Generally speaking, the fruit of the Washington hawthorn, Crataegus phaenopyrum, is not eaten by birds in the fall or early winter. And therein lies its great value.
By January or February, mellowed and softened by the rigor of cold weather, it becomes a boon to such fruit eaters as crossbills, pine and evening grosbeaks, cardinals, purple finches, robins, bluebirds, hermit thrushes, waxwings, fox sparrows, grouse, quail, pheasants, and blackbirds.
The evening grosbeak breeds in northwestern North America, the Rocky Mountain area of Canada, and the United States. It winters over the more significant part of this area and the continent’s interior, east to Quebec and New England and south to Virginia and Missouri.
In full plumage, this is a bird of aristocratic appearance. Its name suggests the faraway land of the dipping sun and the tuneful romance the wild bird throws around the fading light of day.
The great, stout, pale yellowish-green beak and the striking color contrasts of black, white, gold, and yellow distinguish the adult male at once from any other winter bird.
They are seen for the first time amid winter snows and against a background of conifers. These strange and beautiful waifs of the northland seem somehow out of place, as would some rare and singularly exotic plant blossoming in a Labrador winter.
Grosbeaks In Late Autumn
Grosbeaks usually come without warning very late in autumn and suddenly disappear in spring. They are swift of flight and thread their way quickly through the forest branches when on the wing.
Where people feed grosbeaks and treat them well, they return winter after winter and often spend the more significant part of each day at the feeding place.
Grosbeaks are fond of bathing even in winter and visit unfrozen parts of swift streams during this season to bathe and drink.
Like several other birds, they enjoy the sap of maple trees wherever they find it. Sometimes some of them become so tame under good treatment that they will almost eat from the hand.
A Friend To Birds
The evening grosbeak is a welcome visitor at the feeding tray and to the persistent fruit of the Washington hawthorn.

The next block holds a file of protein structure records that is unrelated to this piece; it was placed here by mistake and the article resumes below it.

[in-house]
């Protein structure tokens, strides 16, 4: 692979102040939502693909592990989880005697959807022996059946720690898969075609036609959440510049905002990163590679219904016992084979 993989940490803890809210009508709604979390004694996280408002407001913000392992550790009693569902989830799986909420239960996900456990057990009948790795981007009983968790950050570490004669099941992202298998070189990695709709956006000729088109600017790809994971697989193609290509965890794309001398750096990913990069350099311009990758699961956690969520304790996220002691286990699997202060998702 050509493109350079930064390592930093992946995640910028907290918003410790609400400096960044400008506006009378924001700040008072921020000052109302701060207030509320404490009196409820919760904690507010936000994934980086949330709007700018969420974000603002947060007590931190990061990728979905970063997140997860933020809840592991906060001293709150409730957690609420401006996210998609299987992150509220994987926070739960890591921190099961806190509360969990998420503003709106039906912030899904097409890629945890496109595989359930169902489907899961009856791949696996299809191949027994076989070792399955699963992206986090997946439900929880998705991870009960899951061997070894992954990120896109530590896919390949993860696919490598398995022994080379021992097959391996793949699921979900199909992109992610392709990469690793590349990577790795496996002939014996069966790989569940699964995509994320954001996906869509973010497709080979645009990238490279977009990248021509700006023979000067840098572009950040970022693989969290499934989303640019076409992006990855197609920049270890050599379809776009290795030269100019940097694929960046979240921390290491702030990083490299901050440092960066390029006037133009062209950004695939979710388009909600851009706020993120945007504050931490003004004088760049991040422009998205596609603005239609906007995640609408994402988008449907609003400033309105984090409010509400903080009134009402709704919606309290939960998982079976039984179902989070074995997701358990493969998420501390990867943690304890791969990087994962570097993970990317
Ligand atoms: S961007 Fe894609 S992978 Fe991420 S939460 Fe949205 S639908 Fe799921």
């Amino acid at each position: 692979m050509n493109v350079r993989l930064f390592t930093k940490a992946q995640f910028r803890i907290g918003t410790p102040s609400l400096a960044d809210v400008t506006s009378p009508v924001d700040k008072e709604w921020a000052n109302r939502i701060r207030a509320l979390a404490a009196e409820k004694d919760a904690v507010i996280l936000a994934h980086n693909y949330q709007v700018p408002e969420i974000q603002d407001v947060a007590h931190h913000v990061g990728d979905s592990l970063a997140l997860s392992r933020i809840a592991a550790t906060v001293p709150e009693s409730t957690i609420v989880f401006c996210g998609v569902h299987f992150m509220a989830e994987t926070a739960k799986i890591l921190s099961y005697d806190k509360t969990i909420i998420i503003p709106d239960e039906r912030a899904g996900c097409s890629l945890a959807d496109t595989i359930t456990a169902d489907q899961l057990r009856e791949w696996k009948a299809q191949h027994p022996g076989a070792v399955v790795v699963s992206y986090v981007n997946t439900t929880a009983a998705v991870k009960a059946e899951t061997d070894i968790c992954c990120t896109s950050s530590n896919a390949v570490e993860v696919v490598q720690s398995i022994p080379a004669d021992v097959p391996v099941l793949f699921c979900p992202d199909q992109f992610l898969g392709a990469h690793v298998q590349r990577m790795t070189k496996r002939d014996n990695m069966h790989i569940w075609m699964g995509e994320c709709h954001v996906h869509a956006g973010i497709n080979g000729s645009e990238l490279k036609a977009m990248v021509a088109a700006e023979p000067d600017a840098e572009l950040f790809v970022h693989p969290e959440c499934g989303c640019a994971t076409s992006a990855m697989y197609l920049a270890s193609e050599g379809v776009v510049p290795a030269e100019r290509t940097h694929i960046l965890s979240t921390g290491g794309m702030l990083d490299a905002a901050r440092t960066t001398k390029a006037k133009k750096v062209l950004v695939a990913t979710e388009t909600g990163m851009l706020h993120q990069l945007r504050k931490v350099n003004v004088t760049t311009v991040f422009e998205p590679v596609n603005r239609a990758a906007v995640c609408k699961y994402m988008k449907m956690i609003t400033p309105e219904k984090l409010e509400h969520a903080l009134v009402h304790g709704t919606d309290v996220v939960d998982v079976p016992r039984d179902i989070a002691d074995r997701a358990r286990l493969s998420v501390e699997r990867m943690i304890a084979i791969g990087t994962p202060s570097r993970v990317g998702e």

With its vast, robust bill, the grosbeak can crack the hard pits of cherries and crush sunflower seeds as quickly as birds with smaller beaks mangle the softer millets.
The Washington hawthorn is a friend to other birds and the grosbeak, providing valuable nesting sites and abundant winter food.
Its display of fruits and picturesque bare winter branches distinguish it when most deciduous trees offer little interest.
Its early spring flowers, attractive summer foliage, and autumn color merit its use as a lawn tree or where light shade is needed.
Though a native of the southern states, the Washington hawthorn is hardy enough to be grown in Nova Scotia, southeastern Ontario, and most of the United States, except northern New England and the colder Rocky Mountain and central states. It grows well in exposed positions and, as a rule, does not like much shade.
This thorn is not particular to the soil but grows best in limestone soil, a rich loamy, somewhat moist, and even potent clay.
If the soil is sandy, it should be liberally enriched with well-rotted manure, compost, or leaf mold before planting. In such ground, the hawthorn should be kept well mulched.
Transplanting In Spring
Transplanting should be done in early spring. Moving small plants with bare roots is relatively easy, but the larger hawthorns should always be balled and burlapped.
The Washington haw is slow-growing, eventually reaching about 30′ feet. The bold, rugged branching and horizontal lines are characteristic and make it an exciting object when the leafless form is outlined in a winter landscape.
Washington thorn may be mass planted or used for hedges. In the latter case, rather heavy pruning is necessary, but the slender 3-inch thorns make it an almost impenetrable barrier.
The attractive, abundant white flowers are borne in dense clusters. The late flowering time, mid-May to mid-June, is advantageous in those sections subject to late frosts. During the summer, the foliage is lustrous and turns brilliant red or orange in the autumn.
The scarlet fruit is a pome with a structure similar to the apple. It is about 1/4-inch in diameter, ripens in September or October, and is usually retained on the tree without shrinkage of pulp or loss of color until the following spring.
44659 by Alfred E. Runk